1

Is it possible to "drape" text on a globe, with shapepar or some other package? The code that I am using is:

\usepackage{shapepar}
\usepackage{ulem}
\begin{document}
\Shapepar{\circleshape} \footnotesize{\rmfamily{\uline{blah blah blah blah blah blah blah blah blah blah blah blah blah blah blah blah blah blah blah blah blah blah blah blah blah blah blah blah blah blah blah blah blah blah blah blah blah blah blah blah blah blah blah blah blah blah blah blah blah blah blah blah blah blah blah blah blah blah blah blah blah blah blah}}}\par
\end{document}

This yields the following figure:

enter image description here

Obviously, this does not come across as a 3d object. Ideally, I would like to have the string of words create the illusion of a globe, complete with curved latitude lines.

Would appreciate any help in this. Thanks.

2

I'm not going to do it all manually, but show this in hopes it will spur someone to automate it. Each letter is subjected to a horizontal and vertical scale, as well as a slant. I picked the values manually, but I see that, in theory, the first argument of \scalebox depends on the longitude, the optional argument to \scalebox depends on the latitude, while the optional \slantbox argument depends on latitude and longitude.

I am sure these trigonometric functions are analytically available in a variety of places for the orthographic projection (https://en.wikipedia.org/wiki/List_of_map_projections, https://en.wikipedia.org/wiki/Orthographic_projection_in_cartography). The trick would be in mapping the (x,y) location of a given letter into a latitude and longitude and then applying the functional transformation of stretch and slant to reflect the value.

\documentclass{article}
\usepackage{shapepar}
\usepackage{ulem,graphicx,xcolor}
\newsavebox\foobox
\newcommand{\slantbox}[2][30]{%
        \mbox{%
        \global\sbox{\foobox}{\textcolor{red}{#2}}%
        \hskip\wd\foobox
        \pdfsave
        \pdfsetmatrix{1 0 #1 1}%
        \llap{\usebox{\foobox}}%
        \pdfrestore
}}
\begin{document}
\Shapepar{\circleshape} \footnotesize{\rmfamily{\uline{%
\slantbox[2]{\scalebox     {.6}[.5]{b}}%
  \slantbox[1.75]{\scalebox{.8}[.5]{l}}%
  \slantbox[1.33]{\scalebox{.95}[.5]{a}}%
  \slantbox[1]{\scalebox   {.95}[.5]{h}} 
\slantbox[-1]{\scalebox     {.95}[.5]{b}}%
  \slantbox[-1.33]{\scalebox{.95}[.5]{l}}%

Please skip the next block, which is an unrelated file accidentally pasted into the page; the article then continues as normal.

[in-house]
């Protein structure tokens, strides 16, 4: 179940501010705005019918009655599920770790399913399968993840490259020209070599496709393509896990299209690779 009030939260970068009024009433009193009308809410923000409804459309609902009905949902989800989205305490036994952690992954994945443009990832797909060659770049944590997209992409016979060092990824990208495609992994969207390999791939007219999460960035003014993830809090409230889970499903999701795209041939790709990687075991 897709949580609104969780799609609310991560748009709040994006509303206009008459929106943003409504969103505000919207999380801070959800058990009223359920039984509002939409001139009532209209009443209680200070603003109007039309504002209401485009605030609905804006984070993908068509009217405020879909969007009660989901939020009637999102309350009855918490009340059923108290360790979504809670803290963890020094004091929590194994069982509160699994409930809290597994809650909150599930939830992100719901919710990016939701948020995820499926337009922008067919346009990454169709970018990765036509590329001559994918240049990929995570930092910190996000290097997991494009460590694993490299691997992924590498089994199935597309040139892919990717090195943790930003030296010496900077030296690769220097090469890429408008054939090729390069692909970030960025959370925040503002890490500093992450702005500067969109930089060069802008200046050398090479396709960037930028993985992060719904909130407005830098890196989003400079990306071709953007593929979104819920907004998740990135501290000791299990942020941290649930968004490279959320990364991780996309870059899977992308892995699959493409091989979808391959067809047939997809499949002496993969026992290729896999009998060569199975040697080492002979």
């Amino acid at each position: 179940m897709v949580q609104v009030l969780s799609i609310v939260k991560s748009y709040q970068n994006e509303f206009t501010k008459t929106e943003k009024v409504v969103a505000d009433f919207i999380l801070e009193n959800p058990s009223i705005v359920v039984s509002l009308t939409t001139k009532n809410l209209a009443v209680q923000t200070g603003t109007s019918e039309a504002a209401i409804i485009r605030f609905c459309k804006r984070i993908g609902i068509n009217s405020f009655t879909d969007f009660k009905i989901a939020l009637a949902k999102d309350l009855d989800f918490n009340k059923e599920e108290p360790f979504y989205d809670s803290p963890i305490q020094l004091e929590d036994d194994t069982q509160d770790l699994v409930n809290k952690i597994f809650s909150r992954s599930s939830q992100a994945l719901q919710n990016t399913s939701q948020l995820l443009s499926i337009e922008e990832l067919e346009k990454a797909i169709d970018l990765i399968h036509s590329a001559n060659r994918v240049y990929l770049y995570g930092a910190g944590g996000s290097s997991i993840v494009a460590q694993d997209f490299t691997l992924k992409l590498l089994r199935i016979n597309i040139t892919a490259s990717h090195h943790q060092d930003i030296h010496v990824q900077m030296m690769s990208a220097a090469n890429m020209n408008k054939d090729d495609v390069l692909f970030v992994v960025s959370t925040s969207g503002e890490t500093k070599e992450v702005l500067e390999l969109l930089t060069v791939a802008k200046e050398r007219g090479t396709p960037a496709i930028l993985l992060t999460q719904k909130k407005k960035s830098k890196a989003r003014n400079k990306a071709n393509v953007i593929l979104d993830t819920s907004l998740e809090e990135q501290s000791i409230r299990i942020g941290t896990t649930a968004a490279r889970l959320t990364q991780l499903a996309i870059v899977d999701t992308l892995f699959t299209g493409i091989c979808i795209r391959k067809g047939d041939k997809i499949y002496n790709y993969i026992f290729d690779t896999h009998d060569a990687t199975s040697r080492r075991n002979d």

\slantbox[-1.75]{\scalebox{.8}[.5]{a}}%
  \slantbox[-2]{\scalebox   {.6}[.5]{h}} 
%%%%%%
\slantbox[1.8]{\scalebox  {.6}[.65]{b}}%
  \slantbox[1.6]{\scalebox{.7}[.65]{l}}%
  \slantbox[1.5]{\scalebox{.75}[.65]{a}}%
  \slantbox[1.4]{\scalebox{.82}[.65]{h}} 
\slantbox[1.0]{\scalebox  {.86}[.65]{b}}%
  \slantbox[0.8]{\scalebox{.90}[.65]{l}}%
  \slantbox[0.6]{\scalebox{.92}[.65]{a}}%
  \slantbox[0.4]{\scalebox{.94}[.65]{h}} 
blah blah blah blah blah blah blah blah blah blah blah blah blah blah blah blah blah blah blah blah blah blah blah blah blah blah blah blah blah blah blah blah blah blah blah blah blah blah blah blah blah blah blah blah blah blah blah blah blah blah blah blah blah blah blah blah blah blah blah}}}\par
\end{document}

enter image description here

  • Doing it word by word using tikz shouldn't be that difficult. Letter by letter might be possible using a decoration. – John Kormylo Aug 10 '17 at 21:19
  • Steven, intuitively I see this is brilliant. Since my math is up to the mark, I'll wait to see if someone else jumps in to automate. Otherwise, I'd be happy to do it word by word if push comes to shove. Many thanks. PS: Any idea how to curve the lines up above the center line and down below? – user3671 Aug 11 '17 at 4:32
  • @user3671 I think orthographic is as far as I can think in my mind. More complex transformations are probably best attempted using other tools, like tikz (though I know little of that) – Steven B. Segletes Aug 11 '17 at 9:57
  • Okay, cool. Many thanks - this is most useful. – user3671 Aug 11 '17 at 9:58
  • @user3671 I would just add that, with the \slantbox macro, the value of the optional argument is the tangent of the slanting angle. If you do get brave to attempt "curving" with the above primitive technique, this answer may be useful, tex.stackexchange.com/questions/254010/… – Steven B. Segletes Aug 11 '17 at 10:03

Your Answer

By clicking “Post Your Answer”, you agree to our terms of service, privacy policy and cookie policy

Not the answer you're looking for? Browse other questions tagged or ask your own question.